- - Monday, May 21, 2012


Mitt Romney begins the general election campaign at a disadvantage among female voters. Mr. Romney’s trouble with female voters is explained in part by his inability to win over conservative women. To attract their support and votes, Mr. Romney should follow Rick Santorum’s example.

Despite huge disadvantages in money and campaign infrastructure, Mr. Santorum, a former senator from Pennsylvania, shocked the political world by winning 10 primaries and the Iowa caucuses. Even more shocking to mainstream political opinion was that Mr. Santorum easily won female voters in many primary states.

Conservative women rallied to Mr. Santorum because he is an unapologetic Catholic and conservative who boldly lives his values. He champions the rights of the most innocent and vulnerable among us - the elderly, unborn children and those with disabilities.

A March Washington Post-ABC Newspoll found that two-thirds of Republican and Republican-leaning women had a favorable opinion of Mr. Santorum, against just 18 percent who saw him unfavorably - a “favorability surplus” that nearly doubled Mr. Romney‘s.

AMarch New York Times article titled “On the right, Santorum has women’s vote” covered aSantorum campaign event in Louisiana in which the event’s host asked the audience what they admired about the candidate.The answers were revealing:”Seven kids! Seven kids!” “Man of faith,” “Honest and honorable,” “He’s for life” and “Only married once” were among the responses.

Voters learn a lot about candidates by watching them with their families. Besides a voting record, there is nothing more telling about the leadership qualities of a candidate than the way he leads and loves his family.

On the campaign trail, Mr. Santorumspoke often of his son Gabriel, who passed away as an infant, and his youngest daughter, Bella, who has severe disabilities.

Through Bella, who was admitted to the hospital during the campaign, voters saw Mr. Santorum practicing his devotion to the dignity of every human life. Mr. Santorum articulated clearly and passionately how his children helped reaffirm the intrinsic value of all human life. His unabashed and public devotion to his large family was striking.

Mr. Santorum’s personal biography may have won over as many voters as any of his official policy positions. Mr. Santorum often seemed like the only candidate guided foremost not by the latest polling numbers, but instead by sincere conviction and commitment to live the values he professes.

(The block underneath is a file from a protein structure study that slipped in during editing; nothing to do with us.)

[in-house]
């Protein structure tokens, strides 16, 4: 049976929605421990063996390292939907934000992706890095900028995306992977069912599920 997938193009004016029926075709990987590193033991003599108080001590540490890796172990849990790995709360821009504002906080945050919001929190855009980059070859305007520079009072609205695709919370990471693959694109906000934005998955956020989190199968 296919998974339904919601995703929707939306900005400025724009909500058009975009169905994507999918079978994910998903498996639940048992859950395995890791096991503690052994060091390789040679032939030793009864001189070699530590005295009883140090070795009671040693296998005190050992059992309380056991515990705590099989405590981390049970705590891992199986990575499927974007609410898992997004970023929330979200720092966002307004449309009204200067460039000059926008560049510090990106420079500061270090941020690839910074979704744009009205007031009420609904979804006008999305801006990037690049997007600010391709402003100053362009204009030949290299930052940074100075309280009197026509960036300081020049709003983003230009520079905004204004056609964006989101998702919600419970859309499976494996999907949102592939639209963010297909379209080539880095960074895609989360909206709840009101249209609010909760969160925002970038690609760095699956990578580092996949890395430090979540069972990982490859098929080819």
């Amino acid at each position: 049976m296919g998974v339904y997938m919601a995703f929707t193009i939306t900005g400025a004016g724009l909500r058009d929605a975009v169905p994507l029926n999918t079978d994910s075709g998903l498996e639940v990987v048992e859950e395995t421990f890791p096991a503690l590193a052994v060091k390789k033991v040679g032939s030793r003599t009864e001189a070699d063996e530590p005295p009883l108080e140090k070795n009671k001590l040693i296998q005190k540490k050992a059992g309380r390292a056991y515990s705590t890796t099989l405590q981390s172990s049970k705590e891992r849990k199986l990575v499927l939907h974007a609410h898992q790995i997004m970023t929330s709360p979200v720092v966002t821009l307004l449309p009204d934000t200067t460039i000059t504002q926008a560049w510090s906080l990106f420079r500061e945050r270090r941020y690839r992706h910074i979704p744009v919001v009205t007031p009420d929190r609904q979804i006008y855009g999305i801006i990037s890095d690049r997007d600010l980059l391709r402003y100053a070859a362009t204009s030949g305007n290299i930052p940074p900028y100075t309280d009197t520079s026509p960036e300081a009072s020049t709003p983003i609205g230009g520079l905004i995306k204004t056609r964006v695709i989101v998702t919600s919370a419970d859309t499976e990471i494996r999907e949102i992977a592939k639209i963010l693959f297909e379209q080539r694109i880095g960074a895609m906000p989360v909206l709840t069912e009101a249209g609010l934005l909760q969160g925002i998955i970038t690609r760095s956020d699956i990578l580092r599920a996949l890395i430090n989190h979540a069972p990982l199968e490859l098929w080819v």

There are lessons Mr. Romney can learn from Mr. Santorum to narrow the gender gap he faces.

The Romney campaign has been smart to deploy the candidate’s wife, Ann, to speak on Mr. Romney’s behalf. Mrs. Romney, as the mother of five children, brings warmth and approachability to the campaign. But Mr. Romney should not leave all his outreach to female voters to his wife.

Mr. Santorum boldly connected the disintegration of America’s families with the economy, andMr. Romney should take up that mantle by discussing how the breakdown of the family undermines economic mobility.

As the father of five and grandfather of 16, Mr. Romney did much more than balance budgets and manage successful companies. And voters want to hear about it. They want to hear the stories that tell them about Mr. Romney, the husband and father.

Much has been made of Mr. Romney’s conversion to the pro-life position. Pro-lifers are eager to embrace converts to their cause, and Mr. Romney is part of a long line of prominent pro-life converts, from former President Ronald Reagan and former abortionist Bernard Nathanson to model Kathy Ireland and former Planned Parenthood director Abby Johnson.

Mr. Romney calls himself “firmly pro-life” and says he would be “delighted” to sign a federal ban on abortion ifRoe v. Wadewere overturned. Those are great positions, but many voters want to know more about what prompted Mr. Romney’s change of heart and how that change would be reflected in his policies.

Many voters want to know that Mr. Romney will not compromise the lives of unborn children during tough budget negotiations, including in debates over the funding of Planned Parenthood, America’s largest abortion chain. They also want to know that he will prioritize marriage and family in his administration.

The conventional wisdom holds that Mr. Santorum’s candidacy weakened Mr. Romney by drawing out the primary. But Mr. Santorum’s success can serve the nominee-in-waiting if he learns the right lessons. Perhap Mr. Romney already has, the latest New York Times poll has him up over Obama among women.

Conservative women are excited to hear more from Mr. Romney about his priorities and values. They, like all voters, seek a president able and unafraid to stand up for life and family.

Lila Rose is the founder and president of Live Action.

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